All companies today are enhancing diversity. But internationally, women have the status of following spouses rather than senior executives.
Women international career or expatriate spouses? Today, when we talk about expatriate women, we think more of “following” spouses. More than 4 out of 5 French people expatriate as a couple, and in 9 out of 10 cases, it is the woman who follows her spouse in expatriation, according to a survey by Expat Communication, la Caisse des Français de l’Etranger and Humanis. These women take time to find jobs or find jobs that do not meet expectations in terms of responsibilities and pay, with the feeling of “sacrificing” their careers.
And while international mobility is a real springboard for the careers of senior executives, the average expatriate position offered to women is 15 to 20%.
L’Oréal encourages international mobility for women
A feminised group. Women have an important place at l’Oréal and represent 70% of the company’s total workforce, 62% of managers, 33% of the members of the Executive Committee and 46% of the members of the Board of Directors (results published in December 2016).
L’Oréal, international accompanist for women. Inciting women to international mobility, the group wants to show women that it is as possible for them as men to leave and build a professional life abroad. Result? At the end of 2009, they represented 30% of expatriate employees and nearly 42% of new expatriates, thanks to well thought-out and well followed support programmes (preparation for departure, support for spouses, etc.). Other companies that support women internationally include Danone, which designed the EVE programme in partnership with L’Oréal, Orange, la Caisse des Dépôts group, SNCF, Crédit Agricole and KPMG. Of the 700 Danone managers working abroad, 20% are women.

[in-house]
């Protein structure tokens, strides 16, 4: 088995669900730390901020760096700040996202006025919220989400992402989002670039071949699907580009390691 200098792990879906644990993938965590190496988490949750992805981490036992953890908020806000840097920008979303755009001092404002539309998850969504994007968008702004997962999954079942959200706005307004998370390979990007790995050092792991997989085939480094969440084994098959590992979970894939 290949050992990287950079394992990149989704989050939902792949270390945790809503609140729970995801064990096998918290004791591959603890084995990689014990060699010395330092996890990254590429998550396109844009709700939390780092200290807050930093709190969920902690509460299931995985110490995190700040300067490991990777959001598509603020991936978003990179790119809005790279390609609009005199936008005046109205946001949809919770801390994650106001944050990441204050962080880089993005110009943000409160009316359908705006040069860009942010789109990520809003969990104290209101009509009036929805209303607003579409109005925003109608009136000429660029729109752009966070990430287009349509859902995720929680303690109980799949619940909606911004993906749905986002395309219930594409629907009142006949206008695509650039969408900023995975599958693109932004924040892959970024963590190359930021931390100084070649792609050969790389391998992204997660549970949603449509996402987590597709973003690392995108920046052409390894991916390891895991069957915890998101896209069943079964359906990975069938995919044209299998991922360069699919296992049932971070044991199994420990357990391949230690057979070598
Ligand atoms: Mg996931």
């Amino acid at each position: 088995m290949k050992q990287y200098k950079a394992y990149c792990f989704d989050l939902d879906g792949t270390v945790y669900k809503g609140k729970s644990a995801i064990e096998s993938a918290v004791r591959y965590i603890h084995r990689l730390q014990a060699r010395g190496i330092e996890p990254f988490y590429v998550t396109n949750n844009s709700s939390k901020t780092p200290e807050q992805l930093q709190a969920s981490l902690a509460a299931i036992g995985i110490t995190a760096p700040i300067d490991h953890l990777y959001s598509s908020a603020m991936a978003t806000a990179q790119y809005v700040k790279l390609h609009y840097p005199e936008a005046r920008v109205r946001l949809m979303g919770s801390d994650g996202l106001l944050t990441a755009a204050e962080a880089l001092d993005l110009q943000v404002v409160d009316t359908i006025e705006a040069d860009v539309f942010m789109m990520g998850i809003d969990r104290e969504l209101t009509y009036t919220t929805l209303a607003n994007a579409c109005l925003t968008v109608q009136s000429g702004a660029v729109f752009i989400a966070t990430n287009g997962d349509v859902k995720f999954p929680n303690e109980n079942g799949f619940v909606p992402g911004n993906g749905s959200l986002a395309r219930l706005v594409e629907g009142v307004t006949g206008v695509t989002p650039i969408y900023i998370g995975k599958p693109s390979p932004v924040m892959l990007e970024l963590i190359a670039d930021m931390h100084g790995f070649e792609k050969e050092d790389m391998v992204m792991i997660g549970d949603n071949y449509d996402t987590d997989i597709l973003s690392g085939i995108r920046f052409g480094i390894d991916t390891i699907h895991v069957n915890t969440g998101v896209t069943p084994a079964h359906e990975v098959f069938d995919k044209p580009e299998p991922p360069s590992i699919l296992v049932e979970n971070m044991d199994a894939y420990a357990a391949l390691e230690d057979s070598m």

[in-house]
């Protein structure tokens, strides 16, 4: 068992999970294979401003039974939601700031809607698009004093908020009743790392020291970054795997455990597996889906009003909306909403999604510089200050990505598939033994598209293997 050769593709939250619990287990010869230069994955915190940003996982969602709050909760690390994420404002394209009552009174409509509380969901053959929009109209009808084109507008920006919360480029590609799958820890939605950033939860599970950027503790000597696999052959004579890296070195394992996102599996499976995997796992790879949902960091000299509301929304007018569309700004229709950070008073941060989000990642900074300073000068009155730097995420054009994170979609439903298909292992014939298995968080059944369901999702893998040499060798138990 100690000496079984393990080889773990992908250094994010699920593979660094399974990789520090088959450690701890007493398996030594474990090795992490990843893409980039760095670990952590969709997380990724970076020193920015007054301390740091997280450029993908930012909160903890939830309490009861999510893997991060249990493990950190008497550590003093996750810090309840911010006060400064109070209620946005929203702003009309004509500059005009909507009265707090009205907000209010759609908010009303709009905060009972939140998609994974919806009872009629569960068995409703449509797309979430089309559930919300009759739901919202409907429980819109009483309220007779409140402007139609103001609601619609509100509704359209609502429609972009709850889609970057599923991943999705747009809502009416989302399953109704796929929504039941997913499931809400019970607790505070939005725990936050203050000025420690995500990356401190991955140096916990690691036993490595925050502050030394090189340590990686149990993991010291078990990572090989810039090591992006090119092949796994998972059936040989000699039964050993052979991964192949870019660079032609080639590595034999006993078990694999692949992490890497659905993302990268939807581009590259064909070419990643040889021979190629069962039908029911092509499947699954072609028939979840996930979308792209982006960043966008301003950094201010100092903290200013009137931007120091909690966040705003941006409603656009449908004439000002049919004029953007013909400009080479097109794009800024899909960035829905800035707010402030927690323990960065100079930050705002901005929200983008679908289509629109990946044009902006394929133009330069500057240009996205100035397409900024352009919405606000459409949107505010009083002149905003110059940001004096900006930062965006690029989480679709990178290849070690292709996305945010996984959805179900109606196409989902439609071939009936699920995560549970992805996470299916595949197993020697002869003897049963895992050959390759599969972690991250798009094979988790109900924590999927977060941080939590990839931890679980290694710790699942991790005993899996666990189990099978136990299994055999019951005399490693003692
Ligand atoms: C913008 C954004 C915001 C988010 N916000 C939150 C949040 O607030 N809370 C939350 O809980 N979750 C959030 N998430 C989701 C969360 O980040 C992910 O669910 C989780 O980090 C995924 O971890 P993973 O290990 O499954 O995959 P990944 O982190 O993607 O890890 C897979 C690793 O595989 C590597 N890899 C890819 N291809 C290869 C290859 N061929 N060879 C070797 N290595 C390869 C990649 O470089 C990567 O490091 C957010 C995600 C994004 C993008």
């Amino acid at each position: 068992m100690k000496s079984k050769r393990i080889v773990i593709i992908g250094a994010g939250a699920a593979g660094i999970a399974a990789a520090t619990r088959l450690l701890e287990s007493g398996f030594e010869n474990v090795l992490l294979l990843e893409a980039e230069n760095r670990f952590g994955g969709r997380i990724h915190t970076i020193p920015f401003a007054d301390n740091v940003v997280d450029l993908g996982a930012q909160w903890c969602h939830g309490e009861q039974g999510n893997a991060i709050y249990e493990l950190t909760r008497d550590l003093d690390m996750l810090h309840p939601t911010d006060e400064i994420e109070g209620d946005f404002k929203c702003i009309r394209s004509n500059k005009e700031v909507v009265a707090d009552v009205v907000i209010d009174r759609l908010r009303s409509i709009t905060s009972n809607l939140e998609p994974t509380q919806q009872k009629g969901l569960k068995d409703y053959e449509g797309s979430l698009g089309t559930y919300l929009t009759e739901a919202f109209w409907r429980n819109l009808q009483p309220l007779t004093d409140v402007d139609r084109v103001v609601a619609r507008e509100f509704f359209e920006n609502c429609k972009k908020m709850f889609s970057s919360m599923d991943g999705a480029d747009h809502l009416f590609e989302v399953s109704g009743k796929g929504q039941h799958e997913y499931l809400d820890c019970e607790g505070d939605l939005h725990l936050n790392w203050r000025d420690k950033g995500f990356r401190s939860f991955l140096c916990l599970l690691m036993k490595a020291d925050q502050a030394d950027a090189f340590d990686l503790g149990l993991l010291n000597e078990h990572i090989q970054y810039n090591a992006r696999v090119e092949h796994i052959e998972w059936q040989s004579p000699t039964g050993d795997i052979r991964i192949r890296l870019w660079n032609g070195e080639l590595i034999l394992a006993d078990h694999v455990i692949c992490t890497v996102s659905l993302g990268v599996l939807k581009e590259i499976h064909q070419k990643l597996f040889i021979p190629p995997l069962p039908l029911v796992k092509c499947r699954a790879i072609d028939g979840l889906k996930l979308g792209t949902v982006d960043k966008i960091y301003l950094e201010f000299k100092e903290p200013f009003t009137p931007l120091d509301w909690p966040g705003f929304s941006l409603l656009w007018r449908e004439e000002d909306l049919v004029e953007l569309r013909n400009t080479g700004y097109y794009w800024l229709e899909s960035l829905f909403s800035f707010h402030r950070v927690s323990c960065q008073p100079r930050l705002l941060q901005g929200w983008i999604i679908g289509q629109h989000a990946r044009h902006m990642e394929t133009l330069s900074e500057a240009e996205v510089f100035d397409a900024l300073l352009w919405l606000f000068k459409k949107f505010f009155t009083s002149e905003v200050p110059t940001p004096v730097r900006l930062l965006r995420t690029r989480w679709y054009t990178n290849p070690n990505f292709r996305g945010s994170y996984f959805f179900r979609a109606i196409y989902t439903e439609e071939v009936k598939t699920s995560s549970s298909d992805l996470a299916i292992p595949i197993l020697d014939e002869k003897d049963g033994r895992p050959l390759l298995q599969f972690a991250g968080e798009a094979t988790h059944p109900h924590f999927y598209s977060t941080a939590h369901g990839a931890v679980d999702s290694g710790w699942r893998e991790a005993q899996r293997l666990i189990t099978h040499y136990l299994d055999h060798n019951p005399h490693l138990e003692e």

And these figures are still likely to change with the arrival of young generation women (generation Y and Z in particular) on the labour market, 71% of whom want to work abroad. The expatriation of women is only at its beginning.
“The myth of the inexpatriable woman”, Olivier Mérignac
Clichés, modern poison. Women represent half of the active population in the 21st century, now occupy 30 to 50% of positions of responsibility and are as well qualified as men. However, only 15% of women in large companies occupy expatriate positions, whereas mobility is a real lever for promotion. Why? The taboos inscribed in the minds of the employees themselves, the directors and the spouses, undermine women’s access to international mobility and follow them when they manage to move abroad. Olivier Mérignac reports that “persistent myths and prejudices concerning women, their relationship to mobility, and their ability to adjust and succeed during expatriation” persist in companies.
Recruitment bias. What are they? Companies think that they do not want to leave, that they are “more reasonable and less ambitious” (Françoise Cazalis de Fondouce), that they do not want to destabilize their families. And since women earn less than their husbands, career choice will be made on the highest salary. As a result, little information is available on vacancies for women. The international mobility manager of a chemical company said that “women are less willing to make these personal sacrifices (…) and they are right to want to prioritize their family life” (Olivier Mérignac, “Women in the expatriation process“, Travail, genre et sociétés).